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Expect slow adoption of 400 Gigabit Ethernet, for now

Editor’s note: In this opinion piece, industry analyst Zeus Kerravala shares his thoughts on 400 Gigabit Ethernet adoption and Arista Networks’ 400 GbE approach. Arista is a client of Kerravala’s ZK Research, a consulting firm based in Westminster, Mass.

Speeds of 400 Gigabit Ethernet might seem futuristic. Currently, however, some use cases make sense. For example, advanced applications — such as artificial intelligence, virtual reality and serverless computing — require three components: fast networks, storage and compute. If any of these three components falters, the application won’t work optimally.

The rise of GPUs as a data center resource has seen compute speeds grow exponentially. Flash storage and NVMe have given storage performance an exponential jump. And 400 Gigabit Ethernet will enable the network to keep up.

As an example, I recently chatted with a data scientist at a healthcare group in the Boston area. He told me his organization’s biggest AI challenge is ensuring GPUs are fed enough data to keep them busy.

In this case, a next-generation server helps. But the organization also needs a network that can send the volume of data to increase the use of the GPUs to near peak. Over-investing in any one area wastes money. So, the three legs of the application stool must be kept in lockstep.

400 Gigabit Ethernet needs solid support system

Despite the potential and product availability, I believe 400 GbE adoption will be light — initially. Then, in 2020, we’ll see growing interest, following a similar pattern as 100 GbE.

The technology is not the problem. Early adopters, such as web-scale companies, will likely adopt 400 GbE as soon as it’s available because they deploy all technology this way.

For the rest of the world, though, adoption of 400 GbE networking requires greater ecosystem support. For example, the technology needs better availability and lower price optics, cabling and server connectors.

Next year will bring 400 GbE products to market, but it won’t deliver the large ecosystem required for mass adoption. Also, over the next 12 months, the price of 400 GbE, particularly the optics, will fall — making it more affordable for everyone.

A network that operates at 400 Gigabit Ethernet may seem like overkill. But, if I’ve learned one thing in nearly 40 years in this industry, no matter how much bandwidth is available, we find a way to consume it. Even if 400 GbE is not right for your business today — because of price or other factors — you should still educate yourself on the different options so you can make the right decision when the time comes.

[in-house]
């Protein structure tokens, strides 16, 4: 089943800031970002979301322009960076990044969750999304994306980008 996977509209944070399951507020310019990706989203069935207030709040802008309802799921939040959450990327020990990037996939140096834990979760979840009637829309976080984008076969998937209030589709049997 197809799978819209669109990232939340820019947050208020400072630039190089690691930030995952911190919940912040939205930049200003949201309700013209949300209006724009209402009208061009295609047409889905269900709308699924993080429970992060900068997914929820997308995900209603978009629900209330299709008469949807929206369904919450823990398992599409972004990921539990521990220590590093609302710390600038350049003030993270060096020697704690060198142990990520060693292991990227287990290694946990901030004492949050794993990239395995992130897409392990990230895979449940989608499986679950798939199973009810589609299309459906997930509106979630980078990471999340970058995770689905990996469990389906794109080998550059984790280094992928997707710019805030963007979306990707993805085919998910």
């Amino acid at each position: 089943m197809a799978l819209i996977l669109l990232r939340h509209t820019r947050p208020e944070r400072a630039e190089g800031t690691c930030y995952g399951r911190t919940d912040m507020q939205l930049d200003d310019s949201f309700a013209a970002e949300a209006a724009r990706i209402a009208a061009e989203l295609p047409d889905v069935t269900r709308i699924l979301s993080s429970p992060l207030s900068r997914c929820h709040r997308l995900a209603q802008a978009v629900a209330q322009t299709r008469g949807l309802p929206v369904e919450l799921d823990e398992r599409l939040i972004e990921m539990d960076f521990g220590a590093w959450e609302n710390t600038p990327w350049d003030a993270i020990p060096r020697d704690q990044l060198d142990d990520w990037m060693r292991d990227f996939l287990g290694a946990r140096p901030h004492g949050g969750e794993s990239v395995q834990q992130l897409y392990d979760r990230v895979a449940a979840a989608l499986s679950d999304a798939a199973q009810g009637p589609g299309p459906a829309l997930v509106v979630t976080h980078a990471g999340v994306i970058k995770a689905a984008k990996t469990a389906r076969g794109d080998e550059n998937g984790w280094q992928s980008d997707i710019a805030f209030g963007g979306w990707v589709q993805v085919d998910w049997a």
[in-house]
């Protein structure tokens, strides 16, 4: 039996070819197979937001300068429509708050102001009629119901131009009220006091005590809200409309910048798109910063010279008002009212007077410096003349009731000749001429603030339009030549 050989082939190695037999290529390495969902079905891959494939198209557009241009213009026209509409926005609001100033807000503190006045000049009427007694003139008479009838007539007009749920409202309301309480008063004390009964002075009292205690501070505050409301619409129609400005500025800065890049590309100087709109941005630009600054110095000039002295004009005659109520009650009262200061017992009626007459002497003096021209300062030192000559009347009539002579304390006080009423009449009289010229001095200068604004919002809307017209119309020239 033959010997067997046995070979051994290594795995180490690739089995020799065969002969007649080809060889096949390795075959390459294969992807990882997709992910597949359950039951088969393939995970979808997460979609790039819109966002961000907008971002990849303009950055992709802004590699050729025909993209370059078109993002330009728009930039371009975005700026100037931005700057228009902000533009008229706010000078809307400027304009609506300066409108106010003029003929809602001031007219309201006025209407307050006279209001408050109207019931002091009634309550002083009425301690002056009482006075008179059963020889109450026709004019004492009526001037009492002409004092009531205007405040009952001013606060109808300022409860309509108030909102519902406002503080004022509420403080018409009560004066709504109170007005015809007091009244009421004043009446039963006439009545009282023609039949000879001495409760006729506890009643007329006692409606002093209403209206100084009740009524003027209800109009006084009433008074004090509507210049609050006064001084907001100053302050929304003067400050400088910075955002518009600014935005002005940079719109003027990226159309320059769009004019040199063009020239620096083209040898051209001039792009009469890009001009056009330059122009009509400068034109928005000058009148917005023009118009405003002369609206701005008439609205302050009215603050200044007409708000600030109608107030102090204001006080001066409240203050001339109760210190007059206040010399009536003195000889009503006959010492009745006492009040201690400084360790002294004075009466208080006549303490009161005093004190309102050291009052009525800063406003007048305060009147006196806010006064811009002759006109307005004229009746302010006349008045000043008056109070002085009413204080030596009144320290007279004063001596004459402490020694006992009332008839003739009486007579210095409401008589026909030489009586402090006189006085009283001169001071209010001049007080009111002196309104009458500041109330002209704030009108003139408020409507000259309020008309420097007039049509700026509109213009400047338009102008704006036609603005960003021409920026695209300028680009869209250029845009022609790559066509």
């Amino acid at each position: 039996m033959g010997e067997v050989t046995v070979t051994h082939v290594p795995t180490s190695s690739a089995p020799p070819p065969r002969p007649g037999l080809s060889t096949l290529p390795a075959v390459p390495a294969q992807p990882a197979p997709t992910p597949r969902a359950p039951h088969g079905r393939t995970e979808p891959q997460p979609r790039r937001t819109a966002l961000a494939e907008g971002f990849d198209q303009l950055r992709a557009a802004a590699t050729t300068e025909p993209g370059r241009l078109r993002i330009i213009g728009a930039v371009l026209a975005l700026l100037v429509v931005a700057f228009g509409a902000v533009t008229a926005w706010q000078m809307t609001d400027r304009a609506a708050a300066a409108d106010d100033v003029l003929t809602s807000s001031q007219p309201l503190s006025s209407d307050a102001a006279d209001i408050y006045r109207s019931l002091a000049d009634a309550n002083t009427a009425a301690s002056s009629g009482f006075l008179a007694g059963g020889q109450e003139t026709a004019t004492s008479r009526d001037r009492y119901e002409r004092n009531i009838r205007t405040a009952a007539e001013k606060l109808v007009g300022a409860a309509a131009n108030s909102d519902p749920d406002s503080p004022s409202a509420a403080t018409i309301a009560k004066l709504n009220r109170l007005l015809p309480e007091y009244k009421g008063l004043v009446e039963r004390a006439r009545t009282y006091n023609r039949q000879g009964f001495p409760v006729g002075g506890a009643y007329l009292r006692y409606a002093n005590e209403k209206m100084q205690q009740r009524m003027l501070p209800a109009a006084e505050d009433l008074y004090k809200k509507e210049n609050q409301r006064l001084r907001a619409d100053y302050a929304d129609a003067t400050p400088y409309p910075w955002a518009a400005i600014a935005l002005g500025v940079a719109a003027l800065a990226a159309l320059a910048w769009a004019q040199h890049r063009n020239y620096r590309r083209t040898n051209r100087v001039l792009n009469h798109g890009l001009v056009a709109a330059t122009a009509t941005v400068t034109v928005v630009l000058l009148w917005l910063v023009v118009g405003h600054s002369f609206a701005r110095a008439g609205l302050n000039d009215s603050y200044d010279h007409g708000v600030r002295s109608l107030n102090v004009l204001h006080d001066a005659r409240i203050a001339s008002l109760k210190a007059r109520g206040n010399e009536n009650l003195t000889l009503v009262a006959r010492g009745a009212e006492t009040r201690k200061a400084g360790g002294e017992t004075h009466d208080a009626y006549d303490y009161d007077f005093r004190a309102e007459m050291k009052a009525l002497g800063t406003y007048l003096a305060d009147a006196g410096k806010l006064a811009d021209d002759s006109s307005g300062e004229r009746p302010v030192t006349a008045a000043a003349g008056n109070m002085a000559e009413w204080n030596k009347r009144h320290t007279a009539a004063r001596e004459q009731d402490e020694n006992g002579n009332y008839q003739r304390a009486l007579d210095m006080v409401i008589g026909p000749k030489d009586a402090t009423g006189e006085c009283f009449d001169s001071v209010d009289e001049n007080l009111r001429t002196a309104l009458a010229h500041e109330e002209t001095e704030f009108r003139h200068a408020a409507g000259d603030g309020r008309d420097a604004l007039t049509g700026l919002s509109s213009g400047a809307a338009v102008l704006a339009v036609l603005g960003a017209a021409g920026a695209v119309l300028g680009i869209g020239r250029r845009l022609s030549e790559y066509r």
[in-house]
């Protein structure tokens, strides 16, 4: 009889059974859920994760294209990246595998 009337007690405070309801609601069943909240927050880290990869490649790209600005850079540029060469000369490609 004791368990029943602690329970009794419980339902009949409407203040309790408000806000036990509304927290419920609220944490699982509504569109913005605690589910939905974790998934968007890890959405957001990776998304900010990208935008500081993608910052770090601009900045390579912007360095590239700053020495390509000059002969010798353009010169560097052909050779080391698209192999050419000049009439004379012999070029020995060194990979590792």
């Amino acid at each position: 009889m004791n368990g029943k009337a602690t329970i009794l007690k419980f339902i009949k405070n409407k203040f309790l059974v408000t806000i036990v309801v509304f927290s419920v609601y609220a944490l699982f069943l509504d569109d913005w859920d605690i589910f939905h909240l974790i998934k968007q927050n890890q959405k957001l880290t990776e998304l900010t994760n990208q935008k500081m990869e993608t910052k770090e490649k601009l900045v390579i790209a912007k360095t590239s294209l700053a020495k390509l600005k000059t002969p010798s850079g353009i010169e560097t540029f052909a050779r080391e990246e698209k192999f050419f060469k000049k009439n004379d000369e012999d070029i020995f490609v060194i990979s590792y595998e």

Network needs to keep up with other trends

One networking vendor, Arista Networks in Santa Clara, Calif., provided some details this week on its 400 Gigabit Ethernet roadmap. The vendor’s new 7060X4 Series offers 32 ports of 400 GbE in a 1 rack unit chassis. The products are based on Broadcom Tomahawk 3 silicon that offers 12.8 Tbps of switching capacity.

Customers that deploy the switch have the option of splitting each port into four 100 GbE ports for a total of 128 100 GbE ports. Network managers can deploy them as 100 GbE today and migrate to 400 GbE, if required.

In 2015, Arista introduced its 7060X with 32 ports of 100 GbE enabled by 128 lanes of 25 Gig serializer/deserializer (SerDes). In 2017, the 7260X3 Series brought 64 ports of 100 GbE using 256 lanes of 25 Gig SerDes.

Now, in 2018, the 7060X4 has 32 ports of 400 GbE on a switch with 256 lanes of 50 Gig SerDes. This evolution represents a fourfold increase in capacity in about four years. Additionally, the 7060X4 Series features new traffic management and load balancing capabilities.

Given the growth in data and bandwidth use, this kind of Moore’s Law performance is crucial for the network to keep up with other tech trends, such as GPUs and flash storage.

A debate over optics

Arista’s 400 GbE series is available in two configurations that are virtually identical except for the optical connectors they support. The 7060PX4-32 model uses OSFP optics, and the 7060DX4-32 supports QSFP-DD optics.

Currently, in the networking industry, there’s a debate as to which optic is “better” — and the answer depends on the customer. QSFP-DD is backward-compatible with QSFP-100 optics, making it ideal for customers who want to migrate slowly from 100 GbE to 400 GbE.

From a technology perspective, OSFP optics are better because they cool easier, consume less power and have more options. OSFP connectors support 100km standard mode fiber, making it well-suited for data center interconnect, while QSFP-DD does not provide this support.

Arista does offer a passive OSFP-to-QSFP adapter, enabling customers to deploy a 400 GbE switch today and right it at 100. Ultimately, though, customers make the choice on whether they want better rear-facing features for ease of migration or better forward-looking ones.

Personally, I favor the OSFP connector because the type of organization that would deploy 400 GbE today would benefit from its additional capabilities. I understand the appeal of the QSFP-DD connectors. But, migrating slowly to 400 GbE seems to be an oxymoron.

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